There are a great number of us who see this system for what it is. There was a very intentional design put into place by corporate America to use workers for their gain, but before we get all “Fight Club” about this and blow up the system, I do have to say that it does work for a lot of people. There are individuals out there who are content to spend the majority of their waking hours collecting a paycheck and enjoying their weekends. They find peace in the consistency. This is not for them. This is for those of us who view the consistency as tedium, and feel dread at the thought of non-accomplishment, and for those of us who are not satisfied with a “comfortable life” to the detriment of our souls. This doesn’t work for me. I’m going to make the assumption that if you’re still reading this, it doesn’t work for you either.
The key to escaping this system lies in Crowley’s words, “Do What Thou Wilt.” To the uninitiated, this line would hold a passive tone. Saying “Do what thou wilt” would be comparable to saying “Just stop going to work and do what you want”. Obviously, the latter comment is just bad advice. A lot of us have responsibilities in this world, and though we would love to simply quit our day jobs and do what we want, our actions have consequences. This is where a definite desire comes in. Having a definite desire, or chief aim in life gives you the ability to plant a single target. So often, we come up with a multitude of different ideas for how to escape the monotony, possibly great, but also contradictory. When we do this, we’re allowing ourselves to constantly be pulled in different directions, sometimes even with high-potential. We’re actually hindered from progress when we aren’t committing to a single idea. It is so important for us to have that aim known and written, and to be pursuing it with all your heart, soul, and mind.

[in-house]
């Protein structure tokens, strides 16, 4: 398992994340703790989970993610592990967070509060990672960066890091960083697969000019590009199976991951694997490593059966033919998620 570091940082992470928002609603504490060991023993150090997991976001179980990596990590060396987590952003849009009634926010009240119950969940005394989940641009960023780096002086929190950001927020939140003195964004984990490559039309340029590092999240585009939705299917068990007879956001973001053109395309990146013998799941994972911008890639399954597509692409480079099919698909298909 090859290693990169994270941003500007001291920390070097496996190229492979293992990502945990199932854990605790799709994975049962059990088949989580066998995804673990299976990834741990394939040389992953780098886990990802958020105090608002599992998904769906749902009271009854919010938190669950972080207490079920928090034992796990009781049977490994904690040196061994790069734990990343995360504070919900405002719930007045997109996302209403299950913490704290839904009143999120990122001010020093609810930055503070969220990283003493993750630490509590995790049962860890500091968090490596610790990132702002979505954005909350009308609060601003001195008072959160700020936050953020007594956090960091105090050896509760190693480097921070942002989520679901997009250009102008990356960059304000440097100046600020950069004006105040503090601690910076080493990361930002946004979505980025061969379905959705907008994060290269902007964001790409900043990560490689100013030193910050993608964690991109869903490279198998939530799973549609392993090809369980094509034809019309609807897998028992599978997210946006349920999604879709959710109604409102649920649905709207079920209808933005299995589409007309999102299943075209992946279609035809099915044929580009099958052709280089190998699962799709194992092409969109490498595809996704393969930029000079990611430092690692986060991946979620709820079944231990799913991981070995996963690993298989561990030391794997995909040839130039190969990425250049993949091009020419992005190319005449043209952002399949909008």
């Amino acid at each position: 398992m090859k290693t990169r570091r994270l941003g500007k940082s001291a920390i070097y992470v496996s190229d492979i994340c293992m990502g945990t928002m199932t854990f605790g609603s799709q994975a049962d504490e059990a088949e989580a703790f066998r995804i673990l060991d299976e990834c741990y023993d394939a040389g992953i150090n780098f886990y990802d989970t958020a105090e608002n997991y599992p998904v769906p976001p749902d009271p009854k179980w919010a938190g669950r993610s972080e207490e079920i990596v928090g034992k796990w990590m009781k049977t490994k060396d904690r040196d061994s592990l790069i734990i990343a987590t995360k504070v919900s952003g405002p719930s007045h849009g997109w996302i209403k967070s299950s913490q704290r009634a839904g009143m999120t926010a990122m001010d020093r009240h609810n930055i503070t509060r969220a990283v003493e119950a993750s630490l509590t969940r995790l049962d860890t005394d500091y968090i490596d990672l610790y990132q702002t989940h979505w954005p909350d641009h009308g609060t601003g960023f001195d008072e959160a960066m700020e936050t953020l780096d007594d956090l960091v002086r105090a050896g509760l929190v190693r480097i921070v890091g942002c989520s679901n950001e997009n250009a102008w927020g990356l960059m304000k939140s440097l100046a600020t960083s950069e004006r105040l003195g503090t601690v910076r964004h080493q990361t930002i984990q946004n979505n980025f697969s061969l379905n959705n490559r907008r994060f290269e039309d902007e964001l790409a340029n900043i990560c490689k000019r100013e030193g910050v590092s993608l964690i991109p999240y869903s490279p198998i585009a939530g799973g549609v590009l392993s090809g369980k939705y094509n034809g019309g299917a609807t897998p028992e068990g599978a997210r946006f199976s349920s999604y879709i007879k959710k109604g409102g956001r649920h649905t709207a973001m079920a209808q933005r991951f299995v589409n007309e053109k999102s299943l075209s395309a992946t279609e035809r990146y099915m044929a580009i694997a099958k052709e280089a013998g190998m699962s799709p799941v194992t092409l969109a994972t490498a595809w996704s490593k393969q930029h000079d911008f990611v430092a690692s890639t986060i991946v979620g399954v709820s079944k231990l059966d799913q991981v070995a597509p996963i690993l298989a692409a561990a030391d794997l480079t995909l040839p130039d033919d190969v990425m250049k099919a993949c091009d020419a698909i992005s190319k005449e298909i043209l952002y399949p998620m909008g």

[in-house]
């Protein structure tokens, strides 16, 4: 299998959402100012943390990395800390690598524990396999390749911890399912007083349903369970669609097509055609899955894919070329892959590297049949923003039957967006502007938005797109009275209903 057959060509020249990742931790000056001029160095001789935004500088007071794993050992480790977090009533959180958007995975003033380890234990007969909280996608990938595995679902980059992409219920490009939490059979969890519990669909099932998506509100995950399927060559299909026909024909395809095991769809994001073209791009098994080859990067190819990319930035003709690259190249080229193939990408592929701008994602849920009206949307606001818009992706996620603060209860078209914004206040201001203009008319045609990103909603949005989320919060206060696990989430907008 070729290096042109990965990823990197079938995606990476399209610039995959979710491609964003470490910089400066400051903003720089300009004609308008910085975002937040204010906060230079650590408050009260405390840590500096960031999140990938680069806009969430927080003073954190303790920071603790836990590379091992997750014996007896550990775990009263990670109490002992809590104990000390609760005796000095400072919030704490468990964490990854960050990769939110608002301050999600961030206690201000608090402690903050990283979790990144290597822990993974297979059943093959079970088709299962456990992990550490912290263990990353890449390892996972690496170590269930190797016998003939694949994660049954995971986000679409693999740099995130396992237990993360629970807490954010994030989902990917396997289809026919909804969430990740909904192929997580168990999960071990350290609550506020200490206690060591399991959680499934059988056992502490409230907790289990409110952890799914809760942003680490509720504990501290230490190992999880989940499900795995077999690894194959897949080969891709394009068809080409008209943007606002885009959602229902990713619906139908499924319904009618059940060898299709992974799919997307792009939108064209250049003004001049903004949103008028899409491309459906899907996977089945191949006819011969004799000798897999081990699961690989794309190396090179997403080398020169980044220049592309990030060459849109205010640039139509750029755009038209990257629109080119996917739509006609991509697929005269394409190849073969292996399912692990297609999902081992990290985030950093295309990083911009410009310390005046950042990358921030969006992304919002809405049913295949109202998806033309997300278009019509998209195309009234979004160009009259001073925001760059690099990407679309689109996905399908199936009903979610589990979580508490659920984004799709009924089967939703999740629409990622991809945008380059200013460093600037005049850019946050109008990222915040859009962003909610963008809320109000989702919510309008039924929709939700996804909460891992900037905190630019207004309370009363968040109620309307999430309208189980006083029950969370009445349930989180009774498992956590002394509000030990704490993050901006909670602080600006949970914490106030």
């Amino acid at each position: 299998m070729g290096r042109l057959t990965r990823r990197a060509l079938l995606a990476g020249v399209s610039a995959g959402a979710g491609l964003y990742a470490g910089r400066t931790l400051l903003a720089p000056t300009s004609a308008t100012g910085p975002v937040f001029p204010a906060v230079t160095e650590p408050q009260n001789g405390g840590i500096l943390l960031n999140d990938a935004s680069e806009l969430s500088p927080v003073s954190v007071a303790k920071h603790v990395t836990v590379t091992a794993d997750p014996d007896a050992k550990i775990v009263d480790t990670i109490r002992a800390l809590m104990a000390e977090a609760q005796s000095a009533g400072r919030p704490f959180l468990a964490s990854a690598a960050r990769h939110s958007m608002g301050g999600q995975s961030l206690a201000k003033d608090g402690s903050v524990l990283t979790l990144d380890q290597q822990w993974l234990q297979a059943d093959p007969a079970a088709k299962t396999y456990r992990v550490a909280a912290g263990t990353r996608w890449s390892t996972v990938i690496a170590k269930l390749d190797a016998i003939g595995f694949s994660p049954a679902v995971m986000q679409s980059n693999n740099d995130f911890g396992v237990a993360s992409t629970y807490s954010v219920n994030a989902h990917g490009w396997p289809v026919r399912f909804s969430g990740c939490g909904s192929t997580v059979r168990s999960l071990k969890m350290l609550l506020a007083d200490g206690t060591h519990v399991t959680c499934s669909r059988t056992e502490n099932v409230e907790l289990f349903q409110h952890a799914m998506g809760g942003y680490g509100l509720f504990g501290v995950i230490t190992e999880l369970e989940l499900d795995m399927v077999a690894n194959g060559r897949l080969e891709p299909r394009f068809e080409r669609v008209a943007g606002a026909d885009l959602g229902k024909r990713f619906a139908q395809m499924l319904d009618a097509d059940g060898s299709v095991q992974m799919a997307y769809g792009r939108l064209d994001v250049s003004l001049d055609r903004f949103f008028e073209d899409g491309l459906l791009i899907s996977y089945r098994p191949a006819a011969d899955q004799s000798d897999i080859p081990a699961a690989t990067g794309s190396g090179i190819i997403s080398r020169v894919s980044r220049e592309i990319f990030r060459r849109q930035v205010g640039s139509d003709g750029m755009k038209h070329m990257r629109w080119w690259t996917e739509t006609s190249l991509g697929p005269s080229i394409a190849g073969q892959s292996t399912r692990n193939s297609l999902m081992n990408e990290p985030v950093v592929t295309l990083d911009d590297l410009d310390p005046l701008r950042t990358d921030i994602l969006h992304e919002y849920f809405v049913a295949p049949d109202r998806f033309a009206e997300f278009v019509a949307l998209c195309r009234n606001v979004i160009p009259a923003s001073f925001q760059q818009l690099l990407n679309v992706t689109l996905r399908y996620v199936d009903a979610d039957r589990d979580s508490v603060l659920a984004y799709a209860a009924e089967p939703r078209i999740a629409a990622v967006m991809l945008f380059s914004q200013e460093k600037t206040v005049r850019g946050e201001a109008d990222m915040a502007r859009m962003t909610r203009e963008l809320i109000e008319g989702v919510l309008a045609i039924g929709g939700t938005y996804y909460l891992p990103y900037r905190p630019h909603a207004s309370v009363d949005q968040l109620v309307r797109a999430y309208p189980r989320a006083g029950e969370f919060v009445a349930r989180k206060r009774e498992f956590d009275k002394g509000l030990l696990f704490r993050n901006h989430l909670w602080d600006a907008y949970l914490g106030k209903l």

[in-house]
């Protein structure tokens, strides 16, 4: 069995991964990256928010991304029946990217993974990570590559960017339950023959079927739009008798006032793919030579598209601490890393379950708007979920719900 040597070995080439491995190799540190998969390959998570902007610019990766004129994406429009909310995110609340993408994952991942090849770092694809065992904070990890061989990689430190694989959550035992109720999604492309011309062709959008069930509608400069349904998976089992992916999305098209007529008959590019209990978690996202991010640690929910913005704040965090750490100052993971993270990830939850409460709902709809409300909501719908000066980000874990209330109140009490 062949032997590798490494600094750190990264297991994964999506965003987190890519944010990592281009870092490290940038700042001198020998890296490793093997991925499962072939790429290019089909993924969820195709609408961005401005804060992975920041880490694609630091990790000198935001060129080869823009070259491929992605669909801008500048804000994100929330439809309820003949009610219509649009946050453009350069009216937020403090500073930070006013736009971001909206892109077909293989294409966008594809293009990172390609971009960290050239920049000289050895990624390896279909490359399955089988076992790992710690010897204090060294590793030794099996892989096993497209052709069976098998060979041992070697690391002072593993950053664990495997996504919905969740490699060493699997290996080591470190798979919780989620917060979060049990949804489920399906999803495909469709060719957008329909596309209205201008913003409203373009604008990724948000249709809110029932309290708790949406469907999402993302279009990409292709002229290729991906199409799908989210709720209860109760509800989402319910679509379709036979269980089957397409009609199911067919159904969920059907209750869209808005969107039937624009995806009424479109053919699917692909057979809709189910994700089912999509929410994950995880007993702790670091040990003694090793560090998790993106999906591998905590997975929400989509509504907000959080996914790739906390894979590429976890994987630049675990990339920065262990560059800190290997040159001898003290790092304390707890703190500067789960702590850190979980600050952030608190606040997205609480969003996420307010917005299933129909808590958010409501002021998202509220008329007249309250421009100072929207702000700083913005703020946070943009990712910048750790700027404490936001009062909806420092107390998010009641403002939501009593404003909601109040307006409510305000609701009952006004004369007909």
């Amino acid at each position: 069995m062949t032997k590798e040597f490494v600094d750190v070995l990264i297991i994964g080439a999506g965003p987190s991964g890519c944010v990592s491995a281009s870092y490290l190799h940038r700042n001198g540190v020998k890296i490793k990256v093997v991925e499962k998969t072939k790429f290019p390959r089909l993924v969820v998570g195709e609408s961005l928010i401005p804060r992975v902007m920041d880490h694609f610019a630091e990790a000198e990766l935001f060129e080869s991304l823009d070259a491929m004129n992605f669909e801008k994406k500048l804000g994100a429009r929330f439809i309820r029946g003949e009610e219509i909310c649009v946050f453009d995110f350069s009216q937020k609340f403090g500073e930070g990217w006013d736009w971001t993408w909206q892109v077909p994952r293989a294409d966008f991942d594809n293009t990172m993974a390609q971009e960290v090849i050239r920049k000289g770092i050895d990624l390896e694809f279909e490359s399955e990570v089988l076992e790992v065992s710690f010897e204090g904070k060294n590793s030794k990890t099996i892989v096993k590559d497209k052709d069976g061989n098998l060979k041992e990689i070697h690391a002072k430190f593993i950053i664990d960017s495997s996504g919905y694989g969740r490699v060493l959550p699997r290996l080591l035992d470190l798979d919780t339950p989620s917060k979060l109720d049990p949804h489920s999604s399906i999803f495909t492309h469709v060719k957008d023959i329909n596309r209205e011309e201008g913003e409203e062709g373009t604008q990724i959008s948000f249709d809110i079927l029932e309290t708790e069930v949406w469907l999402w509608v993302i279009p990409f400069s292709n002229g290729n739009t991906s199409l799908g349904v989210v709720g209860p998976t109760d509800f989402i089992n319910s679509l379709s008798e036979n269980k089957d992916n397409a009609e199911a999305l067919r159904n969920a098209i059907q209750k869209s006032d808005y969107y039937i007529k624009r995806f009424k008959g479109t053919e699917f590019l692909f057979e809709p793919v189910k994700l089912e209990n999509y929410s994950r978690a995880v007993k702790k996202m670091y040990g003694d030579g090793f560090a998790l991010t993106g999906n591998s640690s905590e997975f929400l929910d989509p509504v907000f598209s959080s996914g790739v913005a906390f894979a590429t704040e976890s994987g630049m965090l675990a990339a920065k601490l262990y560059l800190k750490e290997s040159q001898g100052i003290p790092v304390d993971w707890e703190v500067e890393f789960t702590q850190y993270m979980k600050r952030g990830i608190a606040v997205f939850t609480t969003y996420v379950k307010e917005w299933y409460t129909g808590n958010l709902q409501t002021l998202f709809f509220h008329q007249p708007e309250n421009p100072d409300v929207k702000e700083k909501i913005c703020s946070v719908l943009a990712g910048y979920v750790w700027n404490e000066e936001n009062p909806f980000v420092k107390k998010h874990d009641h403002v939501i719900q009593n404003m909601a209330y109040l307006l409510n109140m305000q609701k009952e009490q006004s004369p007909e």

What do you will to do? Do you know? Much like the quick assumptions that are made about the Book of the Law or Crowley himself, we make quick assumptions about our own thoughts and desires without taking the time they deserve to fully think through these incredible questions. Throughout life, we’re told what we should want, what we should do, and what we should think. Even the most rebellious of us still hold some of those thoughts that were drilled-in. If you can answer what you want out of life, I invite you to deconstruct that answer and get to the root of the desire. Where did that come from? If it was from you, you may be ahead of the game.